The Laureate review – A largely forgettable period drama
It does, however, help if your subject had a racy private life. And I’m assuming that’s what attracted William Nunez to poet and I, Claudius author Robert Graves.
His handsome, well-acted, but largely forgettable period drama opens with a tantalising glimpse of the aftermath of a 1929 incident which involved a ménage à trois and someone tumbling out of an upstairs window.
While we’re mulling that over, we see shots of the trenches and hear a sonorous voice reciting some hard-to-follow war poetry.
Graves (Tom Hughes) goes on to recall how he was wounded and left for dead in the Somme, a telegram sent to his grieving parents. It seems the window incident may have stemmed from a troubled mind.
Graves, like many men of his generation and most male characters in 1920s-set dramas, suffered from PTSD.
The film jumps back to 1924 and the location switches to the handsome house in rural Oxfordshire where Graves is living with his loving illustrator wife Nancy Nicholson (Laura Haddock) and their young daughter.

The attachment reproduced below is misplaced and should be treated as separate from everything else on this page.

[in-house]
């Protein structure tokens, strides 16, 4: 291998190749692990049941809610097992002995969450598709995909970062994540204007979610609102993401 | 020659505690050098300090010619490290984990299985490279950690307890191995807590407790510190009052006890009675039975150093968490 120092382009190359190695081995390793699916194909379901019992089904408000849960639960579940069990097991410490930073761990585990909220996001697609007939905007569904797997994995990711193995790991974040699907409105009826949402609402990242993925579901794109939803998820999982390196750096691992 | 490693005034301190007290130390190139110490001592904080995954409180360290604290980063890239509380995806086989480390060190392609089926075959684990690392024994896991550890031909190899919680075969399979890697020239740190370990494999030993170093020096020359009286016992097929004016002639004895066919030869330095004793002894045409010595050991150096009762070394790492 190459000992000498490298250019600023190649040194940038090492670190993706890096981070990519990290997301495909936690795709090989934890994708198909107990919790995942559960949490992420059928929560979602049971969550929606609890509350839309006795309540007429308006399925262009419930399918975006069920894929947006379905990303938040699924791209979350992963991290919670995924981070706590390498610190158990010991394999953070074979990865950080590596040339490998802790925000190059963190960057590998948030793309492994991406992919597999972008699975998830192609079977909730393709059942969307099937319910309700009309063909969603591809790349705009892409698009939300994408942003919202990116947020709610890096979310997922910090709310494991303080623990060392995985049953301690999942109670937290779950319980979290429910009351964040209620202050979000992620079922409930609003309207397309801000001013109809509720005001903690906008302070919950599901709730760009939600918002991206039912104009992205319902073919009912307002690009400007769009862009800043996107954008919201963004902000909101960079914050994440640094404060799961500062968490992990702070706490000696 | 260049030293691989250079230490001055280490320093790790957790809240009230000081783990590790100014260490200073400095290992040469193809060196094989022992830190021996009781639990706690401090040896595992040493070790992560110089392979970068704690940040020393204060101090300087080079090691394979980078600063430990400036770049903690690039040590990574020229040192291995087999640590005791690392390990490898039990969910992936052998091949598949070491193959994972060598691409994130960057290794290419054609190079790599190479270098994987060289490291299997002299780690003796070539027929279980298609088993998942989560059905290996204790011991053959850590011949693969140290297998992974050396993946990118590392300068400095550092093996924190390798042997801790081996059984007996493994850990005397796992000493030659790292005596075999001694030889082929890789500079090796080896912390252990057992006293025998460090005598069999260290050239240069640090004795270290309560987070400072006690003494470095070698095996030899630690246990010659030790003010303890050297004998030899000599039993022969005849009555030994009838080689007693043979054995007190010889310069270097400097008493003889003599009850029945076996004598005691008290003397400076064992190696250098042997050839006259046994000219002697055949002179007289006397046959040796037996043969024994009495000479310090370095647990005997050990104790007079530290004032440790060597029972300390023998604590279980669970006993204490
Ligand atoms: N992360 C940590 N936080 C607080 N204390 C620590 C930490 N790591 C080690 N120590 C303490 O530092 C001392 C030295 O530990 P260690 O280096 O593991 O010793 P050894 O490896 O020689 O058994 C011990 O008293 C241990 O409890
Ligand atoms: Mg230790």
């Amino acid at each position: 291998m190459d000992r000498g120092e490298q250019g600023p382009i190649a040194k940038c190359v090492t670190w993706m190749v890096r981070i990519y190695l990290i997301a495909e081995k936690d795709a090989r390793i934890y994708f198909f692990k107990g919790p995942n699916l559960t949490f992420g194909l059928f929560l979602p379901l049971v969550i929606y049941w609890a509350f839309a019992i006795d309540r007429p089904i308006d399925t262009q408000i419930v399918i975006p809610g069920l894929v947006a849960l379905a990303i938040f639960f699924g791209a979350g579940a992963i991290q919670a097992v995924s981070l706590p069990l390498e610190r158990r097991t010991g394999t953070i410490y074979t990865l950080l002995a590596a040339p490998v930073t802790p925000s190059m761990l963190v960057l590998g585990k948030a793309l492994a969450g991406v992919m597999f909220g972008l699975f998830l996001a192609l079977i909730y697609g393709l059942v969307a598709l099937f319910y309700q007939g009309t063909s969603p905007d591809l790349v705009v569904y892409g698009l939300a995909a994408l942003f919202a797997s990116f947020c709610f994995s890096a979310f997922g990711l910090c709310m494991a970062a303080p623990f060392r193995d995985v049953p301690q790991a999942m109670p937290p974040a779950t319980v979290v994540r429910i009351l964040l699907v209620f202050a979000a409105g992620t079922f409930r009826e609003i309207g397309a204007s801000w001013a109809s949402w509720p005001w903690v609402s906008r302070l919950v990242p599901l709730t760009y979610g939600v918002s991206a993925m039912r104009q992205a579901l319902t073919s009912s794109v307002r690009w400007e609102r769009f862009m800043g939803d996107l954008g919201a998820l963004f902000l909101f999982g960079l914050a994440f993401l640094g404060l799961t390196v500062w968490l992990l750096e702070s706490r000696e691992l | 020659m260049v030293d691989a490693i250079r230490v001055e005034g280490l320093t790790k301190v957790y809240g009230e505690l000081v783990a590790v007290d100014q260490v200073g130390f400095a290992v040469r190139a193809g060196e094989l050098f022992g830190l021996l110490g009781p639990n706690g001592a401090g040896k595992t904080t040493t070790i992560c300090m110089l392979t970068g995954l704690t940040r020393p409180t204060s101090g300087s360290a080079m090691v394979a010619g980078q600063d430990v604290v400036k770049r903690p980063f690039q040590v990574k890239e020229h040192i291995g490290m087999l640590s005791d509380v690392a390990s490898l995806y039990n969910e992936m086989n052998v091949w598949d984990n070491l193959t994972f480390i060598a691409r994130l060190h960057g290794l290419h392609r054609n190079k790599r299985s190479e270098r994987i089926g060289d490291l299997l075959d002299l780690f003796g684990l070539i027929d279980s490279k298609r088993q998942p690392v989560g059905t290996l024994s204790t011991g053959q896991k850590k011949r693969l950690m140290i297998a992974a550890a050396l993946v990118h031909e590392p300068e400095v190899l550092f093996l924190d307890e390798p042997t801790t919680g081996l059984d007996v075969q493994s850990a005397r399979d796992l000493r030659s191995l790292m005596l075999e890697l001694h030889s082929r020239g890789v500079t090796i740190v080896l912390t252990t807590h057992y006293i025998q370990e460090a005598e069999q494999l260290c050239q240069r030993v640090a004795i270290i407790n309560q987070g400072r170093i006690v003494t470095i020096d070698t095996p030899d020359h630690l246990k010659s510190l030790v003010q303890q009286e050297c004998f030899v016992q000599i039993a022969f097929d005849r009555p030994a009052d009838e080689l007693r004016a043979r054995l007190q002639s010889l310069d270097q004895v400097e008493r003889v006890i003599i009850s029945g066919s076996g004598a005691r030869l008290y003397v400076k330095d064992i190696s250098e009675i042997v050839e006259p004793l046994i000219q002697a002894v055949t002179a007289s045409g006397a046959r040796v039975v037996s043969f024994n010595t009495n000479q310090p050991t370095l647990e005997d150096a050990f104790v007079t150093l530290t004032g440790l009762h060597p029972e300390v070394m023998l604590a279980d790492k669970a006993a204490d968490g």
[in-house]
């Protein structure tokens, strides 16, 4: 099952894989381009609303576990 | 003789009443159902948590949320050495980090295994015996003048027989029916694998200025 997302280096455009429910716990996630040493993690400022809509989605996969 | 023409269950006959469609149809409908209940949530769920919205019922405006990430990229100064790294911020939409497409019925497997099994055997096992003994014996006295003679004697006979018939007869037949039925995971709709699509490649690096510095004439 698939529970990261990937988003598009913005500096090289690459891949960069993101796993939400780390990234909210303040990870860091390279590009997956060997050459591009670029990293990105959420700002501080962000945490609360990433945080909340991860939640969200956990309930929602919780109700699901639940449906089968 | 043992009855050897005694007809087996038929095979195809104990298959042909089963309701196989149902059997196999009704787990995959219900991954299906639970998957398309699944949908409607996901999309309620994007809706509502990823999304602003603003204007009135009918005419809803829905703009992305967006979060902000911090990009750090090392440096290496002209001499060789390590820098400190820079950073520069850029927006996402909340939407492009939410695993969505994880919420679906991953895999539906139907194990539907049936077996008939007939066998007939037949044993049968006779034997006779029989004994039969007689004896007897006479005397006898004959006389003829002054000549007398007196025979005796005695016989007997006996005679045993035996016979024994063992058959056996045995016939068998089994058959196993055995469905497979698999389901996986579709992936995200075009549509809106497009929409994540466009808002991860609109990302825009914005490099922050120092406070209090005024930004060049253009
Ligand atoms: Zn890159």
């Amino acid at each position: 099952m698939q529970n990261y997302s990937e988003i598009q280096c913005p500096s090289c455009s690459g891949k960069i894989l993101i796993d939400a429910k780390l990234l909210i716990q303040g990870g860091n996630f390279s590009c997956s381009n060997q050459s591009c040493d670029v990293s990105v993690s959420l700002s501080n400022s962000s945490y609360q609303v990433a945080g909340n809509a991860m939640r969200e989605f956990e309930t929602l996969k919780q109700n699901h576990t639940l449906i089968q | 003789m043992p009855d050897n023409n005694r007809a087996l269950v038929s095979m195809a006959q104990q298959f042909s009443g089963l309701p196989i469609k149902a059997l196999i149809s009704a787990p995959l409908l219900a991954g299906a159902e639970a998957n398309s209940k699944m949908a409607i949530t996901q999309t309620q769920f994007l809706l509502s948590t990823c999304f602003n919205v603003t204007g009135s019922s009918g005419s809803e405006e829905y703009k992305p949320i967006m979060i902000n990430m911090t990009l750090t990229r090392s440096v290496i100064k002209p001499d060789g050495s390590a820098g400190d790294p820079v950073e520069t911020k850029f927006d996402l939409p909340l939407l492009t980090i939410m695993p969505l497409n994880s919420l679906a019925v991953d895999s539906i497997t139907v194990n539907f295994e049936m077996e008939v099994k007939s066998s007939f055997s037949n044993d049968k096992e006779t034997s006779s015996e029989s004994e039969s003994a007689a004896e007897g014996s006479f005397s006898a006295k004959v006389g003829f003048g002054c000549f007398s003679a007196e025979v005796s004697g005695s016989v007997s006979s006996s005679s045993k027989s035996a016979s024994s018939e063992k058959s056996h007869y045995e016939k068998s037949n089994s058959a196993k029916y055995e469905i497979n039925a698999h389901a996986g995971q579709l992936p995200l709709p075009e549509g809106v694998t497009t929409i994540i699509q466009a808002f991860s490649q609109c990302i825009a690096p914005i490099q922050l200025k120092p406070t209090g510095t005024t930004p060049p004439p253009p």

He has published several volumes of poetry (conveniently stacked on a shelf above his head) but he’s blocked, broke and his mournful verses are out of step with the Roaring Twenties.
Drastic measures are needed. So, the couple invite bohemian American writer Laura Riding (Dianna Agron) to live with them so she can help Robert with a new book and look after the kid.
Laura definitely shakes things up. Nancy describes their new living arrangement as “a modern relationship without any regards to the formal conventions of society”.
In less exalted terms, Laura starts sleeping with the pair of them, but unfortunately, she’s a bit mad and ruthlessly ambitious too.
Nunez isn’t remotely interested in Laura’s writing but she keeps this zippy period soap opera ticking over.
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